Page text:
Two years ago the American Press Institute released a large-scale study of communication graduates, “Facing Change: The needs, attitudes and experiences of people in media.” The collaboration involved 22 different universities with journalism or communication programs and analyzed responses from 10,482 people — a hefty sample of people trained for media jobs.

Today we are making the data set available to researchers who wish to delve further into survey responses and subsets in ways the initial report — and subsequent studies on fact-checking and managers — did not. The enormous size of the data set, more than 10,000 communications and journalism graduates, makes it a rich vein for exploring the landscape of journalism education by age, gender, ethnicity and discipline. The public data set fully protects the anonymity of individual respondents and schools, as promised as part of the original partnership.

Though the survey was published in 2015, it has far reaching implications about how little journalism education has changed over time and how far it and how quickly it needs to change now.

Questions within the dataset include, among others:

  • What do you think are the biggest challenges facing journalism in general today? Asked a year before “fake news” became vernacular, fully 57 percent said “the flood of opinion and false information on the Internet.”
  • Which of the following have you personally experienced at work at least once within the past five years? Many people, for instance, said they had extra duties assigned (63 percent), though few said they received pay raises (46 percent). There is an opportunity to analyze this question on variables such as education, gender or ethnicity.
  • Thinking of media in general, do you think on balance that the journalism produced today has improved in quality, declined in quality or is about the same as it was 5 years ago? Overall, most people thought the field had declined in quality (66 percent), though most people in a separate question said their own work had gotten better. An investigation into the characteristics of the optimists may yield interesting results.
  • How effective would you say your school was at teaching the following skills that go beyond traditional reporting and writing? While graduates across the generations generally viewed their education favorably when it came to traditional skills, we didn’t unpack all of what the data had to say about recent graduates. For example: Just 4 percent of those who graduated from communication and journalism programs in the last 10 years rank the training they received in HTML highly, nearly the same as those who graduated 10 to 20 years ago.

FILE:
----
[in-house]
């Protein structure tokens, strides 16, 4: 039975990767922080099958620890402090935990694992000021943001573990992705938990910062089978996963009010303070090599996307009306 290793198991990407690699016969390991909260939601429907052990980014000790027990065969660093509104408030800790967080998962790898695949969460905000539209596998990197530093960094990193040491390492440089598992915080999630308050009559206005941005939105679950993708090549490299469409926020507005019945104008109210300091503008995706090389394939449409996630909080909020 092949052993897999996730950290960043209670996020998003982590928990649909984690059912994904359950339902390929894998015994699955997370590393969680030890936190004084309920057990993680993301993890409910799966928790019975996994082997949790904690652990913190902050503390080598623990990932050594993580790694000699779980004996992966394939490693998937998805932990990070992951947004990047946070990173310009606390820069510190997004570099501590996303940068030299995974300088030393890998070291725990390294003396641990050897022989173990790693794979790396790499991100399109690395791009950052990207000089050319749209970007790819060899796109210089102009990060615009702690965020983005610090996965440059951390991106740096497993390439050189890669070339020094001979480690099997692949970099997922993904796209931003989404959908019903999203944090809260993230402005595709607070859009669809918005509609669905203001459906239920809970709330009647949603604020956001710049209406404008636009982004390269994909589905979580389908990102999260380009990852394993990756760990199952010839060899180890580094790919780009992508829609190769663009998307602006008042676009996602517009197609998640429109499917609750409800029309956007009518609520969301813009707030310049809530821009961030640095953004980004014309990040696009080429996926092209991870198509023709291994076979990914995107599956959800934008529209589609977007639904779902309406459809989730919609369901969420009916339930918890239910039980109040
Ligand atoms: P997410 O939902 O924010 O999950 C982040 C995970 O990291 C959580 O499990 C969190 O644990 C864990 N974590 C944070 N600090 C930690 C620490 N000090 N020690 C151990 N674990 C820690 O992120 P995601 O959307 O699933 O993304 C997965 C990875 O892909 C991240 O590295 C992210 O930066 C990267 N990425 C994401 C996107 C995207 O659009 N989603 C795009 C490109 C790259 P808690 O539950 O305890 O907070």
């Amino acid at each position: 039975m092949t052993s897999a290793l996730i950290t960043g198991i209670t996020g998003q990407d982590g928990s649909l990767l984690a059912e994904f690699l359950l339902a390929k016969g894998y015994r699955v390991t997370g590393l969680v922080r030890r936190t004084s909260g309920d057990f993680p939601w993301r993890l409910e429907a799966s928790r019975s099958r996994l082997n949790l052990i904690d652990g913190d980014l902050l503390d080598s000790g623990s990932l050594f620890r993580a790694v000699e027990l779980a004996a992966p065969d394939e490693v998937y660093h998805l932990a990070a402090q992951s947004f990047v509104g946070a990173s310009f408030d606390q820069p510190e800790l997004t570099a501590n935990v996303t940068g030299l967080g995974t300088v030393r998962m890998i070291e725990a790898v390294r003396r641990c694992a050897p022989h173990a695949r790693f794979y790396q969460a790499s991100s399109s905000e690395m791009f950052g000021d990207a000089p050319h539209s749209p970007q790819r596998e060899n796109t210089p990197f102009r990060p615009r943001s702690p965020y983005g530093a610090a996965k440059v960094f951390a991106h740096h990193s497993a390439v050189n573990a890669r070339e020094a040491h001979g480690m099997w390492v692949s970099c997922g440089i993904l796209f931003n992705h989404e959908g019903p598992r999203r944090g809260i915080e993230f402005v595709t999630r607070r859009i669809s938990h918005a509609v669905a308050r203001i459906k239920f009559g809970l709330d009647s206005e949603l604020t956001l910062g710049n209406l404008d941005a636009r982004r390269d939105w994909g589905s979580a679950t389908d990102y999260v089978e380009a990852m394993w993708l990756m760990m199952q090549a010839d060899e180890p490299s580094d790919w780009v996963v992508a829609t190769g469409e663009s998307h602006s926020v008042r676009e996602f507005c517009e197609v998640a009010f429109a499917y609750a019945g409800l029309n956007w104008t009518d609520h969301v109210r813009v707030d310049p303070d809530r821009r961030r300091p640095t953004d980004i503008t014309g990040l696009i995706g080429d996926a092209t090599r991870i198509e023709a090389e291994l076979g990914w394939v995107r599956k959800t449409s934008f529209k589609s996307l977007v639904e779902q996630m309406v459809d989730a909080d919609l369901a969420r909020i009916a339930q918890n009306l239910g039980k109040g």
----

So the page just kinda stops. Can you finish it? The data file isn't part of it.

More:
• How many semesters did you spend working at student–run media organizations or agencies? We looked at whether people participated in student media, but didn’t correlate that to other factors probed in the survey (e.g. how long it took for people to find a job after graduation).

Some potential uses may include:

  • Reference for curriculum improvement. The surveys asked questions about effectiveness of their education as well as what skills they said were most important today. The results may prove a reference point for evaluating school initiatives.
  • Teaching data analysis in j-school classrooms. Data analysis continues to play an increasing role in news organizations, both in editorial as well as business strategy. Educators might find this dataset an interesting sample while teaching relevant skills.
  • General understanding of journalists’ training and education needs. E.g., nonprofit organizations or funders that support journalism causes may find it a useful snapshot into what people in media say is important to them and what efforts may resonate.

Here is the data available for download (SPSS, Excel 1, Excel 2), as well as the questionnaire and dataset notes.

The 22-school collaboration was a large effort to coordinate for the American Press Institute, though it yielded valuable information for the field.

You might also be interested in:

  • This is a column on how to measure well-being for yourself and your organization. By the end, you’ll have a clear direction and quantitative ways to chart a healthy path forward for your journalists.

  • Experts define moral injury as the suffering that comes from witnessing, perpetrating or failing to prevent events that violate one’s own deeply held moral beliefs and values. It is not classified as a mental illness, but it can lead to depression, substance abuse or burnout, which is one reason news managers need to understand the phenomenon of moral injury — and ways to address it or head it off.

  • For many newsrooms, changing the systems that protect unhealthy culture could be a few sustained decisions away from reality.